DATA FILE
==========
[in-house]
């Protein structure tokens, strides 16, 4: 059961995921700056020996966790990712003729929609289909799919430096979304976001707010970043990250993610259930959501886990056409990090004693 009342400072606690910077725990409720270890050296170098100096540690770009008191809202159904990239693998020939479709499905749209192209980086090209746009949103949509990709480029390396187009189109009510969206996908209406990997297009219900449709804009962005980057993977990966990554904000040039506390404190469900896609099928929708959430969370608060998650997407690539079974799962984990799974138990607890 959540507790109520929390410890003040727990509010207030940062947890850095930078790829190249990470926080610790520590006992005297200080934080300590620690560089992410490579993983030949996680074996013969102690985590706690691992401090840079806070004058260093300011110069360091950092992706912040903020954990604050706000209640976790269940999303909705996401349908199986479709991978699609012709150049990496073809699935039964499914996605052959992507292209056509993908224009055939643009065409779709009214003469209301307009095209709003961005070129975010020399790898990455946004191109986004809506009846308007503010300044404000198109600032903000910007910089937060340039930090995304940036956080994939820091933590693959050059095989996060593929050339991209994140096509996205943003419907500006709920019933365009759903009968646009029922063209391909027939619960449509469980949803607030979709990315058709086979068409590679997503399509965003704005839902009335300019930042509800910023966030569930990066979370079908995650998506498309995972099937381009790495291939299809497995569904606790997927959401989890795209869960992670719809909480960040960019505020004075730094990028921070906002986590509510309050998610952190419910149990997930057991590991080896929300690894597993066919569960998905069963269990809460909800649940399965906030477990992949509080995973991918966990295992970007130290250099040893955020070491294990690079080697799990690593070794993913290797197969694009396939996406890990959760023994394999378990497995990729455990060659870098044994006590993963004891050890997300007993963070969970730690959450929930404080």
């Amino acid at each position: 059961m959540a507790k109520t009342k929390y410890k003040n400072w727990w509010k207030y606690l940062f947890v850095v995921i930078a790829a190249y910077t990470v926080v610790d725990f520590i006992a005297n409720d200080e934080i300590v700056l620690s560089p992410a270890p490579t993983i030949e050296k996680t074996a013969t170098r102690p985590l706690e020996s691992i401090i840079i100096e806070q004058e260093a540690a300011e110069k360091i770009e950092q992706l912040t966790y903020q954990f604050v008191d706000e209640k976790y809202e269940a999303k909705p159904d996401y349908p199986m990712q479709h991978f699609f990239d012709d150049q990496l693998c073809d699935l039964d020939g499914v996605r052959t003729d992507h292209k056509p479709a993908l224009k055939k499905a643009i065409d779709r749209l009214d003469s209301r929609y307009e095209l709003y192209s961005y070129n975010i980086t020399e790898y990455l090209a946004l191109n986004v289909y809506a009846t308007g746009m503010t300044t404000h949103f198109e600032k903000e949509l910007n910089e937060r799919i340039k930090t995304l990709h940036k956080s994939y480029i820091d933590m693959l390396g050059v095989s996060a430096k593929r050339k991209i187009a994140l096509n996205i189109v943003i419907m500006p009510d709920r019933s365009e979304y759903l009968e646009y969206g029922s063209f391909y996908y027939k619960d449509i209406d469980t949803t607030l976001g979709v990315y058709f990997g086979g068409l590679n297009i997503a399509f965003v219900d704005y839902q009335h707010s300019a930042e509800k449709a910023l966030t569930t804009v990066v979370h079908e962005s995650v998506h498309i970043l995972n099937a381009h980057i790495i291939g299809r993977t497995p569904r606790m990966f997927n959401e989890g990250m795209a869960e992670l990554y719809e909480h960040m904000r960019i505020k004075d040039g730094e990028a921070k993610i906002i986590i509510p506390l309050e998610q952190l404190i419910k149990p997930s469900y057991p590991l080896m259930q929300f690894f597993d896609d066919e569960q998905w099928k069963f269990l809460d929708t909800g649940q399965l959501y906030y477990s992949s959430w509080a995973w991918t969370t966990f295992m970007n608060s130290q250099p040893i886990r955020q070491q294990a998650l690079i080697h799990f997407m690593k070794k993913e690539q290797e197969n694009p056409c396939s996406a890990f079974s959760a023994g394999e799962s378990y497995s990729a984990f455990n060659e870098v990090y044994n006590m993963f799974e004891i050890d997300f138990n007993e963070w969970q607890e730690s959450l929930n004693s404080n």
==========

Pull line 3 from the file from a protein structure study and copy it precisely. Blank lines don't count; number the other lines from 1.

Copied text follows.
């Amino acid at each position: 059961m959540a507790k109520t009342k929390y410890k003040n400072w727990w509010k207030y606690l940062f947890v850095v995921i930078a790829a190249y910077t990470v926080v610790d725990f520590i006992a005297n409720d200080e934080i300590v700056l620690s560089p992410a270890p490579t993983i030949e050296k996680t074996a013969t170098r102690p985590l706690e020996s691992i401090i840079i100096e806070q004058e260093a540690a300011e110069k360091i770009e950092q992706l912040t966790y903020q954990f604050v008191d706000e209640k976790y809202e269940a999303k909705p159904d996401y349908p199986m990712q479709h991978f699609f990239d012709d150049q990496l693998c073809d699935l039964d020939g499914v996605r052959t003729d992507h292209k056509p479709a993908l224009k055939k499905a643009i065409d779709r749209l009214d003469s209301r929609y307009e095209l709003y192209s961005y070129n975010i980086t020399e790898y990455l090209a946004l191109n986004v289909y809506a009846t308007g746009m503010t300044t404000h949103f198109e600032k903000e949509l910007n910089e937060r799919i340039k930090t995304l990709h940036k956080s994939y480029i820091d933590m693959l390396g050059v095989s996060a430096k593929r050339k991209i187009a994140l096509n996205i189109v943003i419907m500006p009510d709920r019933s365009e979304y759903l009968e646009y969206g029922s063209f391909y996908y027939k619960d449509i209406d469980t949803t607030l976001g979709v990315y058709f990997g086979g068409l590679n297009i997503a399509f965003v219900d704005y839902q009335h707010s300019a930042e509800k449709a910023l966030t569930t804009v990066v979370h079908e962005s995650v998506h498309i970043l995972n099937a381009h980057i790495i291939g299809r993977t497995p569904r606790m990966f997927n959401e989890g990250m795209a869960e992670l990554y719809e909480h960040m904000r960019i505020k004075d040039g730094e990028a921070k993610i906002i986590i509510p506390l309050e998610q952190l404190i419910k149990p997930s469900y057991p590991l080896m259930q929300f690894f597993d896609d066919e569960q998905w099928k069963f269990l809460d929708t909800g649940q399965l959501y906030y477990s992949s959430w509080a995973w991918t969370t966990f295992m970007n608060s130290q250099p040893i886990r955020q070491q294990a998650l690079i080697h799990f997407m690593k070794k993913e690539q290797e197969n694009p056409c396939s996406a890990f079974s959760a023994g394999e799962s378990y497995s990729a984990f455990n060659e870098v990090y044994n006590m993963f799974e004891i050890d997300f138990n007993e963070w969970q607890e730690s959450l929930n004693s404080n």